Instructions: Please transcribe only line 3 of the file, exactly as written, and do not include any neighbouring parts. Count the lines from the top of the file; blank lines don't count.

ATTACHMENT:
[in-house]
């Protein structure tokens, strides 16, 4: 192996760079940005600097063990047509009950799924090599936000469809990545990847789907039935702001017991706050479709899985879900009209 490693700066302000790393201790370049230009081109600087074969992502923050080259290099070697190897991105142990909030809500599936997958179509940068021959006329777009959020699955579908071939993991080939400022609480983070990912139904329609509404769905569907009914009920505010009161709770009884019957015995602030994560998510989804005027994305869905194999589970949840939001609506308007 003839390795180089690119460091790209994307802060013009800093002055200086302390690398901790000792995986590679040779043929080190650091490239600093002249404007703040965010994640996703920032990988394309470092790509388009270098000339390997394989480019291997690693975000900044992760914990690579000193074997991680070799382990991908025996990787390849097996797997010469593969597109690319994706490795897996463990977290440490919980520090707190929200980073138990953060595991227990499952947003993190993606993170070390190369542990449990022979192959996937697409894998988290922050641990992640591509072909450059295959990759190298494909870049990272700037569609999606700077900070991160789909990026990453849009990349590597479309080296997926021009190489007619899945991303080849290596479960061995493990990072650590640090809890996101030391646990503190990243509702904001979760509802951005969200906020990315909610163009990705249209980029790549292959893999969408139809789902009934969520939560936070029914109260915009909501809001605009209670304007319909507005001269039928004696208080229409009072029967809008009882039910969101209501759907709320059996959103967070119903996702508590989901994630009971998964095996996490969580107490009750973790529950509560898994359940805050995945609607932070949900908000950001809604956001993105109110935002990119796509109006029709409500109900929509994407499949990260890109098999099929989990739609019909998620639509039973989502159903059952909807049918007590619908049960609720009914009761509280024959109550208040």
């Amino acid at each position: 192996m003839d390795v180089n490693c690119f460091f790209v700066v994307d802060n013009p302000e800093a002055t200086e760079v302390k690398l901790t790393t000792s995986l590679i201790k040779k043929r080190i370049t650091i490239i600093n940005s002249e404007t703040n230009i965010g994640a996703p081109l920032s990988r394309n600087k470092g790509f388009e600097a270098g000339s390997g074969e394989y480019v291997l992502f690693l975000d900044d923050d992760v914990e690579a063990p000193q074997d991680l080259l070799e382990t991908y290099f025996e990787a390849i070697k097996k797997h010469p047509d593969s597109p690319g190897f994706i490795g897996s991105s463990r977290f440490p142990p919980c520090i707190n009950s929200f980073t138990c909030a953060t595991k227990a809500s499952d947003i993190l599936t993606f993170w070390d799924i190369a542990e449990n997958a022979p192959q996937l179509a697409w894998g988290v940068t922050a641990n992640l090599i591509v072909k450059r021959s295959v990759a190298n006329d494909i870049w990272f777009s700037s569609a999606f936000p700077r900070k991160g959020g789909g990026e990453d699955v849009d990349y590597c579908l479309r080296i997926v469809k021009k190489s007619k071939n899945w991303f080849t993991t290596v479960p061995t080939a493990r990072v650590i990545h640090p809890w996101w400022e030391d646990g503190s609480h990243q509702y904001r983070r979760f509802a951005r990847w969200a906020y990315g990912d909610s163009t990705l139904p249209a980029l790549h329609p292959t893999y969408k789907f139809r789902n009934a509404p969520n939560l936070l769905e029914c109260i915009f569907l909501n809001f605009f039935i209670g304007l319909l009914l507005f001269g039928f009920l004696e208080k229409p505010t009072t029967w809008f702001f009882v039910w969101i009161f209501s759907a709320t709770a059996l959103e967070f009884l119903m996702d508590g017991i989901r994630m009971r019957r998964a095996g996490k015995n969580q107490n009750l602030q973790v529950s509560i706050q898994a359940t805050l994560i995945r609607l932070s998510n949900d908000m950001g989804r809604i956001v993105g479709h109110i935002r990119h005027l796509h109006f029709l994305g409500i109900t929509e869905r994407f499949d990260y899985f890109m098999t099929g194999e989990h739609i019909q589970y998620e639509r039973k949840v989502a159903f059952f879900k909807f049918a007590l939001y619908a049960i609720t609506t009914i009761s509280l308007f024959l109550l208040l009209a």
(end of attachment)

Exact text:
């Amino acid at each position: 192996m003839d390795v180089n490693c690119f460091f790209v700066v994307d802060n013009p302000e800093a002055t200086e760079v302390k690398l901790t790393t000792s995986l590679i201790k040779k043929r080190i370049t650091i490239i600093n940005s002249e404007t703040n230009i965010g994640a996703p081109l920032s990988r394309n600087k470092g790509f388009e600097a270098g000339s390997g074969e394989y480019v291997l992502f690693l975000d900044d923050d992760v914990e690579a063990p000193q074997d991680l080259l070799e382990t991908y290099f025996e990787a390849i070697k097996k797997h010469p047509d593969s597109p690319g190897f994706i490795g897996s991105s463990r977290f440490p142990p919980c520090i707190n009950s929200f980073t138990c909030a953060t595991k227990a809500s499952d947003i993190l599936t993606f993170w070390d799924i190369a542990e449990n997958a022979p192959q996937l179509a697409w894998g988290v940068t922050a641990n992640l090599i591509v072909k450059r021959s295959v990759a190298n006329d494909i870049w990272f777009s700037s569609a999606f936000p700077r900070k991160g959020g789909g990026e990453d699955v849009d990349y590597c579908l479309r080296i997926v469809k021009k190489s007619k071939n899945w991303f080849t993991t290596v479960p061995t080939a493990r990072v650590i990545h640090p809890w996101w400022e030391d646990g503190s609480h990243q509702y904001r983070r979760f509802a951005r990847w969200a906020y990315g990912d909610s163009t990705l139904p249209a980029l790549h329609p292959t893999y969408k789907f139809r789902n009934a509404p969520n939560l936070l769905e029914c109260i915009f569907l909501n809001f605009f039935i209670g304007l319909l009914l507005f001269g039928f009920l004696e208080k229409p505010t009072t029967w809008f702001f009882v039910w969101i009161f209501s759907a709320t709770a059996l959103e967070f009884l119903m996702d508590g017991i989901r994630m009971r019957r998964a095996g996490k015995n969580q107490n009750l602030q973790v529950s509560i706050q898994a359940t805050l994560i995945r609607l932070s998510n949900d908000m950001g989804r809604i956001v993105g479709h109110i935002r990119h005027l796509h109006f029709l994305g409500i109900t929509e869905r994407f499949d990260y899985f890109m098999t099929g194999e989990h739609i019909q589970y998620e639509r039973k949840v989502a159903f059952f879900k909807f049918a007590l939001y619908a049960i609720t609506t009914i009761s509280l308007f024959l109550l208040l009209a």